True. Bring on the reset! We’re backed into a corner in so many ways with our current system.

We'd have far more old people working in supermarkets etc. too.

I have noticed that there are now more older people working in our supermarkets than there used to be. Both cashiers and trolley gatherers. It's been especially noticeable this year.

Why not just shoot the disabled and elderly while you are at it since you want them to have no access to any income or living necessitiesand become unable to live in their community. Discrimination against the disabled by employers is not only openly there, it is actively encouraged. This is far worse then gender discrimination. Those of older age and medical disabilities face far more discrimination than even that of race as it is not only recognised as a critical factor preventing work but recognised as a positive for businesses. No wonder disabled and elderly struggle to find any work at all. The discrimination and lack of work for disabled people is even to the point even the government does not care at all about disabled employment or business start ups for those with disabilities (often the only way to have employment is to employ themselves but many cannot handle the management and work together). All govt actions are only targeted to youth and culture specific while a disabled person is three times less likely to be able to find work, with an employment gap for those wanting to work of 47.7 percentage points. They literally are the most discriminated and deprived group in society yet all govts snub the disabled and leave them to rot.

That went from 0 - 100. As I said, I’m not advocating for it. I was using it as an example to show that I think it will lead to a reduction in jobs. But don’t let that get in the way of you strawman...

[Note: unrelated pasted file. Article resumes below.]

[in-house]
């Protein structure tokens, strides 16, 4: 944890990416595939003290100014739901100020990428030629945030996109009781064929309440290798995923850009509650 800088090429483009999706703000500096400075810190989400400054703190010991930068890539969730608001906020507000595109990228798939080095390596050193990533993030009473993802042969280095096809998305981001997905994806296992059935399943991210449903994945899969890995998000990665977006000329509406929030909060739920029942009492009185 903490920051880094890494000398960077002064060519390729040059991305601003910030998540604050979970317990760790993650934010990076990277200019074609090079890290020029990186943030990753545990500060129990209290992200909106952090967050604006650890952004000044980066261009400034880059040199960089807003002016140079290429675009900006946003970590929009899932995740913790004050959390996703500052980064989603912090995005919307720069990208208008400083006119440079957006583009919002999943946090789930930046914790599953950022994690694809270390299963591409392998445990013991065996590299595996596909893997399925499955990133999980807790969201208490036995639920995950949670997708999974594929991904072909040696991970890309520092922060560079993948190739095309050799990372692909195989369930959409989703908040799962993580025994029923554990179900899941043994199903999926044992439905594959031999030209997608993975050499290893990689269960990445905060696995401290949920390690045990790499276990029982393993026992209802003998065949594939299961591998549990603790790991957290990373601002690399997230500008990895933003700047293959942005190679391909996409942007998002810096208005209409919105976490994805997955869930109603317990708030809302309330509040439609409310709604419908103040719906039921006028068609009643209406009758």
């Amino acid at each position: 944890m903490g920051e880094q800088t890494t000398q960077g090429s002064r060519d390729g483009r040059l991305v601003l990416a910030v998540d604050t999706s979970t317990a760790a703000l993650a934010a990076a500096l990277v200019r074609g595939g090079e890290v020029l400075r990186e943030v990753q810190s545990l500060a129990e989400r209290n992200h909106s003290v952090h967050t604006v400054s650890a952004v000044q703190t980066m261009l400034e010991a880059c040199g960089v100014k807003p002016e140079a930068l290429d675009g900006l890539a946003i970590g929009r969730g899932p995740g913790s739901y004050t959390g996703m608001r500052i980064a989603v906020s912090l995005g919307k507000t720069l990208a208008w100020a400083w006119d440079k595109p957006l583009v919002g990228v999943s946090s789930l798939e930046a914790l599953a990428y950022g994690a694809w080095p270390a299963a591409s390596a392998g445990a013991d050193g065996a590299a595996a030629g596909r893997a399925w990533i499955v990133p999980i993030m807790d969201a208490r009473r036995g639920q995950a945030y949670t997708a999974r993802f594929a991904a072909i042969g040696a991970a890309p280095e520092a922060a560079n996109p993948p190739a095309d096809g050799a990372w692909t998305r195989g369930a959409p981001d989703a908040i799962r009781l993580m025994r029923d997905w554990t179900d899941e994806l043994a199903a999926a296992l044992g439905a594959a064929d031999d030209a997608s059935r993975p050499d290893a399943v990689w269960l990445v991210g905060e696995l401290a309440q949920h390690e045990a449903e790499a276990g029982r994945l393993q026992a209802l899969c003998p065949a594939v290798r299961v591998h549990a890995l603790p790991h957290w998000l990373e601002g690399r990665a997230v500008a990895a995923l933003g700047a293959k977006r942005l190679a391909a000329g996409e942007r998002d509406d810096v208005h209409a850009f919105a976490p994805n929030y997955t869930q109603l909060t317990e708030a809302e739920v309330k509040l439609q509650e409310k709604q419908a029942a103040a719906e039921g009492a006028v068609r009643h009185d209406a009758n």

I would remove the dole and have a universal job guarantee at the minimum wage + Kiwisaver. Yes you should work to support yourself if you can and not get money for nothing. The jobs would probably have a lower productivity than the private sector but it would be at least a bit productive and keep people work ready for when the private sector has recovered, rather than slowly succumbing to alcoholism and despair.
Japan runs an ongoing, Bank of Japan financed, government deficit. This is what sustains aggregate demand and employment in Japan and allows the private domestic sector to net save (alongside its current account surplus). It also results in some fantastic public services. Very impressive. I think we have a lot to learn from Japan.

Do wages really matter when our basic goods and services are priced by pulling gouging numbers out of thin air with no relationship to cost. The supermarkets, building merchants, banks and insurance companies etc are laughing at us. Expect more inflation and more automated check-outs and call center bots.

Supply vs demand and sadly enough all the examples you pointed to are duopolies or cartels. More true competition would at least solve much of the price equation which would increase the purchasing power of current wages.

If employers paid their customers a little more in wages, their customers would have a little more to spend.